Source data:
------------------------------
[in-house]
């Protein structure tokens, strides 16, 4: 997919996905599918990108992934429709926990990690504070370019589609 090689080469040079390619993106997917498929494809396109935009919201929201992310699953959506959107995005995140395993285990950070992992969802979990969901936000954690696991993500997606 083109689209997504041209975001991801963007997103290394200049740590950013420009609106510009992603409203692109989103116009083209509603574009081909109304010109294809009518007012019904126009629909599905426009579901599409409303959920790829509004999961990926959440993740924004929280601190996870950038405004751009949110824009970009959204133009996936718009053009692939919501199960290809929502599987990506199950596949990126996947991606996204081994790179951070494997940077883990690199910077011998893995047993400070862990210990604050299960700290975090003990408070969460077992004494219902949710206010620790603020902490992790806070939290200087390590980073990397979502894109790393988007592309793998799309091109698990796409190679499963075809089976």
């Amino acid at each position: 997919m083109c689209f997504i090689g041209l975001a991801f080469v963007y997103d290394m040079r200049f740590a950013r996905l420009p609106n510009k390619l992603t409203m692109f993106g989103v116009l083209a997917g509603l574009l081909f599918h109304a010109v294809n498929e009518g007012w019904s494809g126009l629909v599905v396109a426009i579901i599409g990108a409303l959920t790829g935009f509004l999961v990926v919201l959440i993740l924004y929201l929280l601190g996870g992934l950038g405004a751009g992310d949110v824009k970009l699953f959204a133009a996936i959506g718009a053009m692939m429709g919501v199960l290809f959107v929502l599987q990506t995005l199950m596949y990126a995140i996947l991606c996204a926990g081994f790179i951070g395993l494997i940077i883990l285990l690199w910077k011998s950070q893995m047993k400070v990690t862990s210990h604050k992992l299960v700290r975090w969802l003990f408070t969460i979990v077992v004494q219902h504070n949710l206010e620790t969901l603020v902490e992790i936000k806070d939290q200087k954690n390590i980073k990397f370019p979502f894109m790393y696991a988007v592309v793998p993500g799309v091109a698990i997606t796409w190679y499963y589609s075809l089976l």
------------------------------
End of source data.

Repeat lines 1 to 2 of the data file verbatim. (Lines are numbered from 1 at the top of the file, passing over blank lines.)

[in-house]
């Protein structure tokens, strides 16, 4: 997919996905599918990108992934429709926990990690504070370019589609 090689080469040079390619993106997917498929494809396109935009919201929201992310699953959506959107995005995140395993285990950070992992969802979990969901936000954690696991993500997606 083109689209997504041209975001991801963007997103290394200049740590950013420009609106510009992603409203692109989103116009083209509603574009081909109304010109294809009518007012019904126009629909599905426009579901599409409303959920790829509004999961990926959440993740924004929280601190996870950038405004751009949110824009970009959204133009996936718009053009692939919501199960290809929502599987990506199950596949990126996947991606996204081994790179951070494997940077883990690199910077011998893995047993400070862990210990604050299960700290975090003990408070969460077992004494219902949710206010620790603020902490992790806070939290200087390590980073990397979502894109790393988007592309793998799309091109698990796409190679499963075809089976």